All the adults involved loved that these mixes are dairy free, soy free, nut free and gluten free – making them safe for nearly everyone.  Thank you to Enjoy Life for supplying us with these inclusive and delicious mixes.  My husband and I noticed how proud my son was to offer food that was safe for him to others.  And, even more proud when his customers beamed over how much they liked his products.

All in all, the kids donated over $100 to Alex’s Lemonade Stand.  My boys are already planning their bake sale offerings for next summer – which includes both the brownies and muffins.  And, we’re excited to continue experimenting with Enjoy Life’s mixes throughout the fall.
  
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PhillySwirl: Dessert for Everyone! July 28, 2015

This is a sponsored post.

Who doesn’t like something cold and sweet on a hot summer day (or in my case, everyday)?!  But it can be hard to find desserts that are safe for those with food allergies.  Nuts, dairy and gluten trip us up not only in the bakery aisle, but can be a cross-contamination risk even for simple concoctions like popsicles.

Enter: PhillySwirl.  Almost everything in their product line is dairy and gluten-free making them a safe AND delicious choice at the supermarket.

PhillySwirl recently sent me their gluten and dairy-free products.  My kids and I had a BALL trying and evaluating all the flavors.  They thought their birthdays had come early as I told them, “Kids, we’re going to have to try every flavor of PhillySwirl Italian ices.  Sorry.”  It was no chore for me either!  Here’s what we tried and our impressions:

SwirlStix

The classic popsicle – only tastier.  Arriving in six interesting flavors, we studiously “evaluated” (read: devoured) each one – giving each other tastes only when begged.  The SwirlStix were my personal favorite.  Easy to hold, neat to eat, and delicious.  Orange Dream was a favorite of my husband and Very Berry was mine (although a close tie with the Applelicious).

Swirl Popperz

My younger son and nephew loved the Swirl Popperz.  In fact, when asked for his thoughts, my son said, “These are excellente! [yes, inexplicably in Spanish] Tell PhillySwirl ‘Thank you’!”  Still dairy and gluten-free, these had a creamier texture to them which made them easy to push up.  I also liked them because the wrapper kept my preschooler from dripping popsicle around the house like Hansel and Gretel’s crumb trail.  My nephew was kind enough to let me taste his Rainbow flavored Popper which was fabulous!  I’d get these again – perfect for feeding a group of kids in the summer!

Swirl Cups with CandySpoonz

The Swirl Cups were a hit!  And, why wouldn’t they be when they contain delicious Italian ice swirls that you eat with lollipop spoons?!  A no-brainer!  Everyone had a different favorite.  What was great is that each flavor tasted like it’s name:  Cotton Candy tasted just like….Cotton Candy!  The Sunburst was a delicious mix of cherry, orange and lemon (yum!).  And the other choices were interesting, too: Cherry Melon, Hurricane (a cherry/lemon), Bluesberry Jam and Rainbow.  My kids and my niece and nephews clamored for these.  Buy two packs if you can store them – they go fast!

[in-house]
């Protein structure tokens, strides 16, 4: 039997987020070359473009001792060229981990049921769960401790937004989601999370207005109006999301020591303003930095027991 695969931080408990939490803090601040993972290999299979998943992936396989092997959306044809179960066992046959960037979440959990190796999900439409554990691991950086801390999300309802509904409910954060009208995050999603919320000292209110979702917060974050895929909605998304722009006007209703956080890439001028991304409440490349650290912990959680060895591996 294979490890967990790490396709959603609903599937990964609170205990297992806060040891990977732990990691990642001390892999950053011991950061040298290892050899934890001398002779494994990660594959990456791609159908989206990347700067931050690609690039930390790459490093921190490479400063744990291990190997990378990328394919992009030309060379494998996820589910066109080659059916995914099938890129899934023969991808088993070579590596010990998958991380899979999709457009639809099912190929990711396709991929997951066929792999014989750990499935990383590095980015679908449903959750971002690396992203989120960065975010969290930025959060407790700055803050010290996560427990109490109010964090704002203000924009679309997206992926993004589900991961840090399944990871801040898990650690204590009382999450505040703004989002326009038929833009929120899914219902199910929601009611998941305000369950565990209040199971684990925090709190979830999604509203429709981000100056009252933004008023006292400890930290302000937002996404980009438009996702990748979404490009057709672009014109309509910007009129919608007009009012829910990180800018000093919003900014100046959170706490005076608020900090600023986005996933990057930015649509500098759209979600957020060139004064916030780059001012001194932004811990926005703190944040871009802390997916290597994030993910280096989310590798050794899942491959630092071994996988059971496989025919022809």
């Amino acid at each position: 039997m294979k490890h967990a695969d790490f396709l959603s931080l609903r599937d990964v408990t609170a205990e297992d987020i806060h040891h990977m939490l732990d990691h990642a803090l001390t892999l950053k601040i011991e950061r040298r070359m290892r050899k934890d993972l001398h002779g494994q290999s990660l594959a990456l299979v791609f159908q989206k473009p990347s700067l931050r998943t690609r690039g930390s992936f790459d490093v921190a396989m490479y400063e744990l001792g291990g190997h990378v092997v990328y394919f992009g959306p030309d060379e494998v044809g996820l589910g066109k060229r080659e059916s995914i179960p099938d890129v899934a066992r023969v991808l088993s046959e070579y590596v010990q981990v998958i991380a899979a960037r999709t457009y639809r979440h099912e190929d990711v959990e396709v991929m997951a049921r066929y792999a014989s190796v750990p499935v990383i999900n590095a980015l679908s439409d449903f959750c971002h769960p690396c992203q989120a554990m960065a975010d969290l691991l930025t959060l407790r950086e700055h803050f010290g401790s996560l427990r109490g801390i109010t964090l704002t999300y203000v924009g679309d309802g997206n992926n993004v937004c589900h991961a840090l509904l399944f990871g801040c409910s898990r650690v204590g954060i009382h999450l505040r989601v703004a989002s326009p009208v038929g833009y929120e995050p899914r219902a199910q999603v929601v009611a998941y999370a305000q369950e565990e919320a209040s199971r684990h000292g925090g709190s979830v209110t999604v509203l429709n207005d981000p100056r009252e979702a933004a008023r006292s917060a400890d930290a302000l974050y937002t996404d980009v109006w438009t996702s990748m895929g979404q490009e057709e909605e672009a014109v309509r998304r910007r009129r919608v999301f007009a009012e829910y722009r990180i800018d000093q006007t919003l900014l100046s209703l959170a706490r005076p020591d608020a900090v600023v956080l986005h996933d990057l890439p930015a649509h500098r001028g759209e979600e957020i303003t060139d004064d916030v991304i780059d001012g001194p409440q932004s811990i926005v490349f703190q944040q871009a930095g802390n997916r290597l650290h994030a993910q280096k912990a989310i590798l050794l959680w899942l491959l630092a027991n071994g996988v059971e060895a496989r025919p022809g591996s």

**My niece cleverly pointed out that the nutrition information was printed on each cup, making it extra fantastic for food allergic parents who need to read ingredients without access to the original box. Smart move!**

Thank you to PhillySwirl for good manufacturing practices that allow kids with food allergies (and sometimes adults without them) to enjoy such a fabulous, sweet treat!

 

Dairy-Free Substitutes April 30, 2012

A few friends of mine recently found out they were lactose intolerant and others have discovered their children are allergic to dairy.  In response, I sent them my dairy-free cheat sheet so they could eat without problems.

 

If you find yourself in the same position or know someone who is, here’s a list of some dairy-free substitutes to help you out:

 

Margarine (also use for baking, etc):  

Earth’s Balance Buttery Spread (or Sticks) or

Smart Balance Organic (the vegan kind seen here:  

Both taste exactly the same as margarine and work well in baked goods.

 

Ice Cream:

We sub sorbet for ice cream as it is nearly always milk-free.  We buy either Haagen Dazs or Ben and Jerry’s variety, although there are probably others that work.  There are also many places to find sorbet (restaurants, ice cream shops, etc) in our area and elsewhere (see  https://shmallergy.wordpress.com/tag/sorbet/).

 

Cream Cheese:  

Tofutti Better Than Cream Cheese (tastes almost exactly like regular cream cheese).  Tofutti also makes dairy-free sour cream which mimics regular sour cream and dairy-free cheese pizza (found in the frozen food section).

 
 

Chocolate Chips:  

A great way to satisfy that chocolate craving is with Chocolate Dream chocolate chips which are dairy-free.  So are Guittard Semi-Sweet Chocolate Chips.

 

Frosting:

Pillsbury’s Cream Supreme frosting is amazingly dairy-free.  So, if you’re not interested in making it from scratch, here’s a great off-the-shelf option.